July 1, 2013 9:31:40 AM
Sarah Fowler - firstname.lastname@example.org
With Common Core State Standards set to be implemented in all Mississippi classrooms for the 2014-15 school year, area teachers are preparing for the change in curriculum.
In June, approximately 20 teachers attended an intensive workshop at Mississippi University for Women to learn how to use Common Core in the classroom.
Teachers from every school in the area, both county and city, attended Creating Collaboration in the Common Core Classroom, commonly referred to as C5. The workshop is funded through a grant from The Improving Teacher Quality Grant Program.
Created by the National Governor's Association and the Council of Chief State, Common Core curriculum was conceived in 2009. While Common Core, which is primarily math and language arts based, is not yet mandated by the U.S. Department of Education, 46 states and the District of Columbia have adopted the curriculum.
The curriculum is heavily focused on technology and teachers have learned new ways to create lesson plans that incorporate more than one subject.
Cassandra Hall, a sixth-grade science teacher at Columbus Middle School, has been a teacher for seven years. Hall said the month-long project helped her understand Common Core to the point where she will be able to share what she has learned with her teaching peers.
"Coming in we kind of knew a little bit about it but this has really helped open up some doors," Hall said. "We've learned how to create thematic units to incorporate all subject areas -- science, history, language arts and math -- so we've actually created one for our school. We're all sharing the units at each table so we will have several ready-made units to incorporate with our other coworkers. It's been very beneficial."
Pam Wiygul, who also teaches at Columbus Middle School, said C5 has helped her understand what to expect of the new standards.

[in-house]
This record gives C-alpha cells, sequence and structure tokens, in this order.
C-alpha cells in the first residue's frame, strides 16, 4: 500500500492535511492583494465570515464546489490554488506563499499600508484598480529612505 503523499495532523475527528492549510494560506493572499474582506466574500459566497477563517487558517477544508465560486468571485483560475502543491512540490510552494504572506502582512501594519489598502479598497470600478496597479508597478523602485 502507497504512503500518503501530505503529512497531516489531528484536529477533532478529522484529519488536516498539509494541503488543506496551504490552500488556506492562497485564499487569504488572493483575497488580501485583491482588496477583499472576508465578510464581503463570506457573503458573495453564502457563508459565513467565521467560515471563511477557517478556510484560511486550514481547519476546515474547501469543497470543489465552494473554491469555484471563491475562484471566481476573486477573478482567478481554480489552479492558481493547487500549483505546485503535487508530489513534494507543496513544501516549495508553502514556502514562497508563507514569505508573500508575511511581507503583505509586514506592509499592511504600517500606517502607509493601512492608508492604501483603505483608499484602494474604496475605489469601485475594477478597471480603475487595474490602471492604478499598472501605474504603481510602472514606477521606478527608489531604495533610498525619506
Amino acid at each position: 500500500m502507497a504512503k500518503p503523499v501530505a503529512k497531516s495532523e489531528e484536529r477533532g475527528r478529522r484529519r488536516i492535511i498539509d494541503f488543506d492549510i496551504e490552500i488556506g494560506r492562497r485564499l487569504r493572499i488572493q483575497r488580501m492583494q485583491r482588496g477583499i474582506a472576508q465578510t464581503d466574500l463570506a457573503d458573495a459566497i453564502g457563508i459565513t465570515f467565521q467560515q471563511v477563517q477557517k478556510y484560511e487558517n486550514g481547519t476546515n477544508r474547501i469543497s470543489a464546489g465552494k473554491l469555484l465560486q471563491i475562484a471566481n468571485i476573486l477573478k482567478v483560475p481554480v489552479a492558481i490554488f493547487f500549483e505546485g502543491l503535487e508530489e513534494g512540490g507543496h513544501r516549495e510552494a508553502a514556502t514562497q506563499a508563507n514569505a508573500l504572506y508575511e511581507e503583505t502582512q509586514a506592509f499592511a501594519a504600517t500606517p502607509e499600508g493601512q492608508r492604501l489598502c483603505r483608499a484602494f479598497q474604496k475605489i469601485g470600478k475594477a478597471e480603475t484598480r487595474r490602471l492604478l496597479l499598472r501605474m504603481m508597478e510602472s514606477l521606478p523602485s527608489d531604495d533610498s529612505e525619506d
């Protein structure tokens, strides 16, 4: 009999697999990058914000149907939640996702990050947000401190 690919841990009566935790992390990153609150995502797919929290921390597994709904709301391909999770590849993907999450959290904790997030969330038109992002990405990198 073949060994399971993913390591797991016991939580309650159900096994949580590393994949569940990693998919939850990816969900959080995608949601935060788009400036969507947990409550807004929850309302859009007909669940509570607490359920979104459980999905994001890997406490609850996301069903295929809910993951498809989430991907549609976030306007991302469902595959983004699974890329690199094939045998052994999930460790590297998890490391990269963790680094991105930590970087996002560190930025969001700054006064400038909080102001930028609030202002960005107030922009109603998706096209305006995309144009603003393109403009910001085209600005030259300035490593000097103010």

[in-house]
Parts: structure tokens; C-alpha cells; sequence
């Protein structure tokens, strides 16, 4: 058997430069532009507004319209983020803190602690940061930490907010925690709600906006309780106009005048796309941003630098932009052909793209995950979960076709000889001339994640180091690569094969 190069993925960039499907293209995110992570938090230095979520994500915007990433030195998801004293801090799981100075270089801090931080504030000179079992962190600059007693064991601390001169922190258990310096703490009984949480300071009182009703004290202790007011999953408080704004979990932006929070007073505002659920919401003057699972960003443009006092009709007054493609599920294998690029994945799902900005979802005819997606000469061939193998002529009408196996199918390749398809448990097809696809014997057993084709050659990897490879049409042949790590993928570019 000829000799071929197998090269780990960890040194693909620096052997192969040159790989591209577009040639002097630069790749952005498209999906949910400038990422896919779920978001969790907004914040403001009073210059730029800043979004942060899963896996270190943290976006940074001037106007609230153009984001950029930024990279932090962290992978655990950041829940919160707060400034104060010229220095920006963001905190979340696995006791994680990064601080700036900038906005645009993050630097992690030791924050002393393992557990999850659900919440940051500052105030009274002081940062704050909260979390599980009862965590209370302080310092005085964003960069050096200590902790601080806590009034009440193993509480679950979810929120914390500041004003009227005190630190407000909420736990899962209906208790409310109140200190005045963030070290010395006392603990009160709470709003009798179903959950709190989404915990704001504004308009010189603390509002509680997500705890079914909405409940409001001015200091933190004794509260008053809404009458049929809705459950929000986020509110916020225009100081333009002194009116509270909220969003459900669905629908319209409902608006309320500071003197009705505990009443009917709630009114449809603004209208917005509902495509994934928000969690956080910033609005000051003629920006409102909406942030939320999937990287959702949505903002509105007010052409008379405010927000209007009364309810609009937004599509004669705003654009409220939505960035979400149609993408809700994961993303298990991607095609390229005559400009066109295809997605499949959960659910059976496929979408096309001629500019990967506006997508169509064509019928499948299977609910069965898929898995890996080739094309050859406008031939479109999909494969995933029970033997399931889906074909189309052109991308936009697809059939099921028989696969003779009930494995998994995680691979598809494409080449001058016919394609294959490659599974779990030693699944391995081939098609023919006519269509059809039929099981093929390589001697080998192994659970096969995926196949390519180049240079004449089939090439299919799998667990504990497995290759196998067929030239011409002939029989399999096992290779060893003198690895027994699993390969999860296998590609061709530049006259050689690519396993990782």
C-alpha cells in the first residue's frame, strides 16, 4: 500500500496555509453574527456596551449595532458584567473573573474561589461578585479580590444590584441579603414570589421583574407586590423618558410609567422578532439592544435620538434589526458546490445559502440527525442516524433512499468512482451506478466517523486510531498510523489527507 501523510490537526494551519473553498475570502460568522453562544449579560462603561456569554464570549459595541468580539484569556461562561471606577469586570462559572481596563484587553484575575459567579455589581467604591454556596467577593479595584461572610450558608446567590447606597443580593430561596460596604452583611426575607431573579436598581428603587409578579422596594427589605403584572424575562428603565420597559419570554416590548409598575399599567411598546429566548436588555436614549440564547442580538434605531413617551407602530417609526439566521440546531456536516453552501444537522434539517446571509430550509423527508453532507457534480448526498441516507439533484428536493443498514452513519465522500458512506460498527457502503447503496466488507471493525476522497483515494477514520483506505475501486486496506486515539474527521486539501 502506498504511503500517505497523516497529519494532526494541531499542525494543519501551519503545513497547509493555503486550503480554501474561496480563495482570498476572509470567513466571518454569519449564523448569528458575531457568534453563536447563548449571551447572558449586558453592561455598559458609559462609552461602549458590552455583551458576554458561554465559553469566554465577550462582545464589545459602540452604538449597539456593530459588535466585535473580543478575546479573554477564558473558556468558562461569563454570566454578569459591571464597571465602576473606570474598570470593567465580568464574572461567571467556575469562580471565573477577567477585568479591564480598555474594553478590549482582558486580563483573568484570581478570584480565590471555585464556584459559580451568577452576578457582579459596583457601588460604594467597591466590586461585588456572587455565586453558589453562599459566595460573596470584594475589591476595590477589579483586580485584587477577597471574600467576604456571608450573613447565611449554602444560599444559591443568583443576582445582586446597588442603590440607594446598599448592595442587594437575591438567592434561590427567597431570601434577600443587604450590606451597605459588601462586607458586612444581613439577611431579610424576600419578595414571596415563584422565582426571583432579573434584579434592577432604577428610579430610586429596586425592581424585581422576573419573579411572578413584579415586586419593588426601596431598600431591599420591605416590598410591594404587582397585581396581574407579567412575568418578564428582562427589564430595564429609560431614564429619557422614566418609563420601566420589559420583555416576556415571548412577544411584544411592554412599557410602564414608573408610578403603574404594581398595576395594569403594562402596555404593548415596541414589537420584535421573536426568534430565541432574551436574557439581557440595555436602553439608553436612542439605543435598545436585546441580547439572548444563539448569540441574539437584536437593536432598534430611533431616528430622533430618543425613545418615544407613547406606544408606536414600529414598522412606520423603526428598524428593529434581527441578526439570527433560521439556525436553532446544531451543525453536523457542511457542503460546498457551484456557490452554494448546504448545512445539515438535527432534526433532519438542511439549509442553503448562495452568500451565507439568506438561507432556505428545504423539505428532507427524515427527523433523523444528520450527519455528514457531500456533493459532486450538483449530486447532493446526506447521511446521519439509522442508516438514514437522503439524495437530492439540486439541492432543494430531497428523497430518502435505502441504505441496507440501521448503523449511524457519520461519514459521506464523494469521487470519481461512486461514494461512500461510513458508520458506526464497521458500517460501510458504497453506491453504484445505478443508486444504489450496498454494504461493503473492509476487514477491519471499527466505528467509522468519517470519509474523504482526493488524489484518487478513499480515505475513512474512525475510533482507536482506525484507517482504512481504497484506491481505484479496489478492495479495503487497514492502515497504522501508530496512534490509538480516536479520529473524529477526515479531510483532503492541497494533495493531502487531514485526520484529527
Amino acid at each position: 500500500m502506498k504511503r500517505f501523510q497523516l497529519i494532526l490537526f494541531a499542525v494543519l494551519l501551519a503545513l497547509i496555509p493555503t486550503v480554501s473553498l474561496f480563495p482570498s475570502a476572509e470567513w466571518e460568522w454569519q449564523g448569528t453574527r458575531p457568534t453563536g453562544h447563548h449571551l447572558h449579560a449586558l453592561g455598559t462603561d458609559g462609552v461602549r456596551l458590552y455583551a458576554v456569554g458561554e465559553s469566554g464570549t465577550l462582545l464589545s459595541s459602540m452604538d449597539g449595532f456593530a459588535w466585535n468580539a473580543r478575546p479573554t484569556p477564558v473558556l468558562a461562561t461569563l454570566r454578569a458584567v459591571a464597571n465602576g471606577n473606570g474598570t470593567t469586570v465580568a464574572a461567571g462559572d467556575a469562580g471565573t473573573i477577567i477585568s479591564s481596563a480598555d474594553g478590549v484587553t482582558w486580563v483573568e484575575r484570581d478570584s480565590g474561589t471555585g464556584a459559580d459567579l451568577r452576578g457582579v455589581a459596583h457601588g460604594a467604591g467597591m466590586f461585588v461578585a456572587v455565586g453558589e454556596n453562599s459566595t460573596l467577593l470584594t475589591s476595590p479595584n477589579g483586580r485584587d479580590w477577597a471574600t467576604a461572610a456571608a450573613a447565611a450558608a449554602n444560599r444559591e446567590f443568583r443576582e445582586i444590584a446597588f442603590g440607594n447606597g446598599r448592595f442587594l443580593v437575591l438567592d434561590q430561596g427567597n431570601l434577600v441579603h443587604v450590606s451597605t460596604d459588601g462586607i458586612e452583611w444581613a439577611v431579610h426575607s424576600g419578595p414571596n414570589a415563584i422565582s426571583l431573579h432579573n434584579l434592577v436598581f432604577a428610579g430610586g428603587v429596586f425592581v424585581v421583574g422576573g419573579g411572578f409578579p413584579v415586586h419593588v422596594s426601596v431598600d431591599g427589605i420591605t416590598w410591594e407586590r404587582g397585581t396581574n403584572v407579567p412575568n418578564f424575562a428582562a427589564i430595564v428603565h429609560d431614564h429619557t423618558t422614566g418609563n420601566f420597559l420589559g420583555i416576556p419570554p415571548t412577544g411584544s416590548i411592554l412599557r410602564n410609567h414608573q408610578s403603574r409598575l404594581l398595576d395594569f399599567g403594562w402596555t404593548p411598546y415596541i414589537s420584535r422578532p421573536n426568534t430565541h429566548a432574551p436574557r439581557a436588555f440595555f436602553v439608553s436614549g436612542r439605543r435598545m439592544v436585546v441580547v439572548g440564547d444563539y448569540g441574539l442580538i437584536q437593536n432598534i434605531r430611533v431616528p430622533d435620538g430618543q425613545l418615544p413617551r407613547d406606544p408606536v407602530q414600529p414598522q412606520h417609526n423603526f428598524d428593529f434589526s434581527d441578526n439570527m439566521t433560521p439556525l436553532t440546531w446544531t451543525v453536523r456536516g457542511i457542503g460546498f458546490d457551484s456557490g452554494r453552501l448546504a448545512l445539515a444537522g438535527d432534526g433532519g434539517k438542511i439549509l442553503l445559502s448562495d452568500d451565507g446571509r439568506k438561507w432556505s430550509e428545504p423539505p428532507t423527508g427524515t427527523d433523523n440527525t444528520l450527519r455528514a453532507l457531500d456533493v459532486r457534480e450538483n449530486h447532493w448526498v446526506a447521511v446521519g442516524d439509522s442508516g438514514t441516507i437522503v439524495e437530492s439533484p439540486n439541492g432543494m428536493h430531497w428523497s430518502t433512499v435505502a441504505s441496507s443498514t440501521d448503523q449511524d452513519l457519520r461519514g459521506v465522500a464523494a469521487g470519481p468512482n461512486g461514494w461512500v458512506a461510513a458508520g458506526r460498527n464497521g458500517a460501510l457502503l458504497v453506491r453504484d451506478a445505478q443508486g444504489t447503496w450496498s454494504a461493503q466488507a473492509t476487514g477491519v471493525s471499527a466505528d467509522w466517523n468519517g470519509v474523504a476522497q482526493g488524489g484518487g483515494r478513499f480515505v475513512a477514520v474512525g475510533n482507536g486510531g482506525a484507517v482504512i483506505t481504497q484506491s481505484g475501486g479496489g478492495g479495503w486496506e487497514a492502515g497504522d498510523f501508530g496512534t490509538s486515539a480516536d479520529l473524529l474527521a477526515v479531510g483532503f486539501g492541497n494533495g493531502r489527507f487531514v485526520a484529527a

"It seems like, now, we have a more basic, broader understanding of what exactly is expected for us to teach the Common Core, and to go through each of the strands that we need to meet each of those objectives," Wiygul said. "Students are going to have to be more broad in their thinking. The students themselves have to facilitate and take it upon themselves to solve the questions and get the information that backs up why they thought that particular answer was right or wrong."
Wiygul said that unlike the current curriculum -- called Mississippi Curriculum Test -- Common Core challenges students to think on a deeper level.
"It seems to me that with Common Core the students will step up and really think for themselves. The teacher kind of guides them vaguely in the direction they need to go but the students really come up with the answer,' she said. "With MCT, the students had these set of choices but with Common Core you're not going to have those choices anymore. The (students) are going to have to come up with the choices themselves and that (requires)deeper thought into what they're actually doing."
She added that the technology aspect of Common Core is essential to student success.
"We've learned a lot about technology, things we can utilize in our lesson plans to make Common Core adaptable to our students," Wiygul said.
Hall said thanks to new applications for iPads, students are learning through new and improved ways.
"In particular, we've been focusing on the iPads and technology resources," Hall said. "The whole world is going to come to that at some point. We've learned so many new apps, so many new ways to implement technology, that I think will engage the kids when they walk in."
Hall is intrigued by Common Core's approach of combining multiple subjects into one class.
"Right now, the main focus is on math and language arts but we've found several ways to incorporate history and the science aspect of it," she said.
Hall said that Common Core is quickly approaching and both students and teachers need to be prepared. She said training sessions like the one offered at MUW are important to the program's success.
"Times are changing so we've got to change so we can be ready to compete globally with other schools," Hall said.
Sarah Fowler covers crime, education and community related events for The Dispatch. Follow her on Twitter @FowlerSarah